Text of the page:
Lark caught me again. She wanted to teach me more grammar lessons. I like Lark, I do! But grammar’n’me… well, we ain’t best friends.
Riley was there. She tried to help. But there’s only so much a pup can do inna face of grammar. I told her I forgave her. She wouldn’t leave.
“Come, Kestrel. Sit down. We’re going to do something fun today. Remember I said we’re going to write poems?”
Umm…poems are fun? I looked at Riley. She whined a li’l at me. I wanted to be out, playin’ inna field. But I took a deep breath. I could poem.
Lark talked about how poems used words to show pictures an’ feelings. There could be lots of description words (she called ’em “adjectives,” an’ I kinda sorta remember her talkin’ bout ’em last time we met). There could be lotsa action words (verbs). An’ there’d be things or people or ideas (nouns).
Some poems are really short, an’ some are really long. She started speakin’ words outta the blue that didn’t make much sense. Then I realized they were a poem she was givin’ as an example. She started with a short one first.
An old silent pond…
A frog jumps into the pond,
splash! Silence again.
It made me giggle. I like frogs. They’re cute an’ green. I didn’t know you could write poems about frogs. I thought they hadda be super long an’ serious an’ all emotional. Wren would be good at poems. But frog poem was written by a super famous, really old dude named Basho. So maybe poems don’t gotta be mushy-squishy an’ stuff.
Then she gave one a bit longer, but not super long.
Through the artist’s eyes, we catch this breath of fire, lifting water up to flight. This dead weight sinks our histories back into deep sleep, hidden away to dream of repair. Waking, we clutch at the real weight of a movable flood, catching streams that pour through metal still cold to the touch. Time takes little care over us. Current flowing, its song sighs across weft, warp, wrinkle, fold. It collars us in its minutae. Iron, pierced for steam’s escape! Ease across what was once shift, now skirt, scarf, shirt sleeve, sheet. Warm what will soon cool. Stiffen what will turn soft. Smoothe our way, and drape us in the dignity of this new day.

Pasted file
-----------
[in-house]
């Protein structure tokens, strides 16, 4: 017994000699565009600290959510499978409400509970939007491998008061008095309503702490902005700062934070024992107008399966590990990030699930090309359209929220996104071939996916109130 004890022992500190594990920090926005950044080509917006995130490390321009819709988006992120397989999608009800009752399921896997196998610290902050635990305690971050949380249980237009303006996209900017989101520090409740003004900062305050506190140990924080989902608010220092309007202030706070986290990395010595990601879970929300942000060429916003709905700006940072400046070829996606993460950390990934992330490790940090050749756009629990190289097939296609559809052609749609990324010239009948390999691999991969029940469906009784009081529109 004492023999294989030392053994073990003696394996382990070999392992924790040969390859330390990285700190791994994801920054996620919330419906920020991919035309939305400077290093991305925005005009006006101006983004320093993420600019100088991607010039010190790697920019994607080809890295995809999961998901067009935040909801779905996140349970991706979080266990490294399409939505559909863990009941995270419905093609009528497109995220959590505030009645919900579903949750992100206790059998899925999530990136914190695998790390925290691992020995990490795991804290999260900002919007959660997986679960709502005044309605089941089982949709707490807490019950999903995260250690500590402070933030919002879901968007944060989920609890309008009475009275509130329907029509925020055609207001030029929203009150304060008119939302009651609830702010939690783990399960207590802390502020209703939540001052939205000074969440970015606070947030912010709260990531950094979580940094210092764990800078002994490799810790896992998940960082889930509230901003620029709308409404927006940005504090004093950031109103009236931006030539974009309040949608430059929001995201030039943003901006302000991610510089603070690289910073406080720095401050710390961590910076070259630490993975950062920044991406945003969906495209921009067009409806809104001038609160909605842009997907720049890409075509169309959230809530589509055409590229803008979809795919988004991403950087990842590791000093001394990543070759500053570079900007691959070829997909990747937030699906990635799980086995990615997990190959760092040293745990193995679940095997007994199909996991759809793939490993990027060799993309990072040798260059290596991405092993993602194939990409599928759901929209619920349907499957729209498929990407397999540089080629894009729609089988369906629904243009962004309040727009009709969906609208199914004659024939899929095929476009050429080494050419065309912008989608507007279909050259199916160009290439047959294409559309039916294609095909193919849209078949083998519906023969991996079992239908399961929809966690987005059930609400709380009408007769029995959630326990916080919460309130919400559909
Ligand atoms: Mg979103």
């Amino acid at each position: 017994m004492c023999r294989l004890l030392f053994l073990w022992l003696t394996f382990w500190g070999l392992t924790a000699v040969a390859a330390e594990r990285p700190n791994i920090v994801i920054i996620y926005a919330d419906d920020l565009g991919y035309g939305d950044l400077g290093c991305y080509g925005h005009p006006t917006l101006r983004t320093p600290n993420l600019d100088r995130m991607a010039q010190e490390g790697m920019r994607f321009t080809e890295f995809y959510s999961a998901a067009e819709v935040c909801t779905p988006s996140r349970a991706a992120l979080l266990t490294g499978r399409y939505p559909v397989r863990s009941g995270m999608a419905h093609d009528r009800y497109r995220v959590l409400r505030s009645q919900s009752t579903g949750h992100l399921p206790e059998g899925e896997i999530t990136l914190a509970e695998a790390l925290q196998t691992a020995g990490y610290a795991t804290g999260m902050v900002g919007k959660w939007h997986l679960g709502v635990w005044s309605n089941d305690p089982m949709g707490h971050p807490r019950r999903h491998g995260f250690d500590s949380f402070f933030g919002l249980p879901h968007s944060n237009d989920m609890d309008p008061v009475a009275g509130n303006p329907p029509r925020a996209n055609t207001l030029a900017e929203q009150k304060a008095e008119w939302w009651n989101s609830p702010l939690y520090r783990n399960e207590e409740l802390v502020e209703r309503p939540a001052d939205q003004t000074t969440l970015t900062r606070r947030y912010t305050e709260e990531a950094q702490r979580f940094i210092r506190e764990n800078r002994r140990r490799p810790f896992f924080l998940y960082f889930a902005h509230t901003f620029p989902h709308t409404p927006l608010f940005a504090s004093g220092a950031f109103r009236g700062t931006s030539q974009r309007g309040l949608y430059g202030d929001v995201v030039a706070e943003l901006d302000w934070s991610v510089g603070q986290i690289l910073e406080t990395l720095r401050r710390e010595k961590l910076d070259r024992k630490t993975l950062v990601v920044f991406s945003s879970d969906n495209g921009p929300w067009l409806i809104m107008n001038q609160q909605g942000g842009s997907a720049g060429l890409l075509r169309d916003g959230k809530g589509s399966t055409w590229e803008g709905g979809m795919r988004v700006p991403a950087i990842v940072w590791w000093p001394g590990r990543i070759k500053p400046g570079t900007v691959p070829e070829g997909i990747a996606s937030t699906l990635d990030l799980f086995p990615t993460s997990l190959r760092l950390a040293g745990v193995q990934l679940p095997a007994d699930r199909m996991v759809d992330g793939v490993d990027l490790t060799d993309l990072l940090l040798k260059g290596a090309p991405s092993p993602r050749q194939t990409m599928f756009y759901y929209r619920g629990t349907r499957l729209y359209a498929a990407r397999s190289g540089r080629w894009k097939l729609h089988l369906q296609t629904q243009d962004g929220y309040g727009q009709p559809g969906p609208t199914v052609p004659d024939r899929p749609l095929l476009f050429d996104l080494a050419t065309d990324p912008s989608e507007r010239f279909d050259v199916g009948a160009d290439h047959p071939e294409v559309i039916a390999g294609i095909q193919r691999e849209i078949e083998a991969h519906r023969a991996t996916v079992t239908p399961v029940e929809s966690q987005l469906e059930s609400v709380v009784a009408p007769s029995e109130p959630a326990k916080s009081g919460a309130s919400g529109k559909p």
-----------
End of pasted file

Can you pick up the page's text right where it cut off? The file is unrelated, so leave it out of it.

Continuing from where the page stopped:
Then I remembered Lark sayin’ somethin’ bout how I outta write what I know. So I sat up again, thinkin’ bout what I know. Riley was onna desk, so I played with her some, pettin’ her soft fur an’ givin’ her puppy kisses. I didn’t wanna play too hard, cuz she’d get noisy, an’ for sure Lark would realize I wasn’t really poeming. Then, alla sudden, somethin’ kinda popped inna my head. I wrote it down quick, so it wouldn’t get away again.
Li’l bit after, Lark came back downstairs. She said she’d written a short poem called a haiku, an’ asked if I wanna hear it. I did. I was hopin’ she wouldn’t think too hard bout why Riley was sittin’ onna desk.
She coughed a tiny bit, then said:
Bare winter branches
Stark against gray winter sky:
Crusted, frost-seared fields.
Wow! That was nice an’ pretty. It was like I was standin’ inna field, lookin’ at the trees. Lark’s good at poeming! I wasn’t so sure bout what I’d written, but I hadda share it. At least she didn’t ask me to read it out loud. She took the paper instead an’ read it quiet to herself.
When she was done, she just kinda stopped an’ looked at me. Then she looked at Riley. I was playin’ with my puppy again.
Then she laughed an’ said I did good. She liked that it rhymed. An’ that was it for our grammar lesson. She did add that she was gonna hafta re-think how our lessons were goin’, cuz she wasn’t sure her teachin’ was havin’ the effect she wanna make. I feel a li’l bad about that, cuz it sorta means I’m not a good student, but that’s ok. Cooper says we all got subjects we like better’n’ others. An’ it’s ok, so long as we try our best with things that are new.
Riley an’ me went out inna sun-soaked fields an’ ran around, chasin’ butterflies an’ playin’ in mud puddles til we were so hot, we hadda flop down in some shade an’ watch clouds floatin’ by.
Oh, yeah! The poem!
Riley is small and sweet,
A perfect little ball of fun.
But Riley is not good to eat.
Riley is not a plum.
Hope maybe everybody else can try writin’ some poems too. They’re kinda fun. Sorta.